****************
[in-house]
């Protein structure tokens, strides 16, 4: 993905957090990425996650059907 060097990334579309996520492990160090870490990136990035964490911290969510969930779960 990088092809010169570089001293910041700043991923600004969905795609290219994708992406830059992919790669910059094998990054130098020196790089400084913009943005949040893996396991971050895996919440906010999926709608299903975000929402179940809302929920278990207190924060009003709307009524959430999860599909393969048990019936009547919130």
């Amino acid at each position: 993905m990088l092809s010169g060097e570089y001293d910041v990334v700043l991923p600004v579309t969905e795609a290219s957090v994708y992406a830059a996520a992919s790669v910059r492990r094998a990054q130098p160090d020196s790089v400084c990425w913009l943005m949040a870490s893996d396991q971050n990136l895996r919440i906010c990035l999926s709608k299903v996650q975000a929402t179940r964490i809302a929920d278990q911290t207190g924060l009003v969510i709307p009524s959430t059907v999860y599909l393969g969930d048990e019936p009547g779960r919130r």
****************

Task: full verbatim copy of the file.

[in-house]
């Protein structure tokens, strides 16, 4: 993905957090990425996650059907 060097990334579309996520492990160090870490990136990035964490911290969510969930779960 990088092809010169570089001293910041700043991923600004969905795609290219994708992406830059992919790669910059094998990054130098020196790089400084913009943005949040893996396991971050895996919440906010999926709608299903975000929402179940809302929920278990207190924060009003709307009524959430999860599909393969048990019936009547919130």
């Amino acid at each position: 993905m990088l092809s010169g060097e570089y001293d910041v990334v700043l991923p600004v579309t969905e795609a290219s957090v994708y992406a830059a996520a992919s790669v910059r492990r094998a990054q130098p160090d020196s790089v400084c990425w913009l943005m949040a870490s893996d396991q971050n990136l895996r919440i906010c990035l999926s709608k299903v996650q975000a929402t179940r964490i809302a929920d278990q911290t207190g924060l009003v969510i709307p009524s959430t059907v999860y599909l393969g969930d048990e019936p009547g779960r919130r």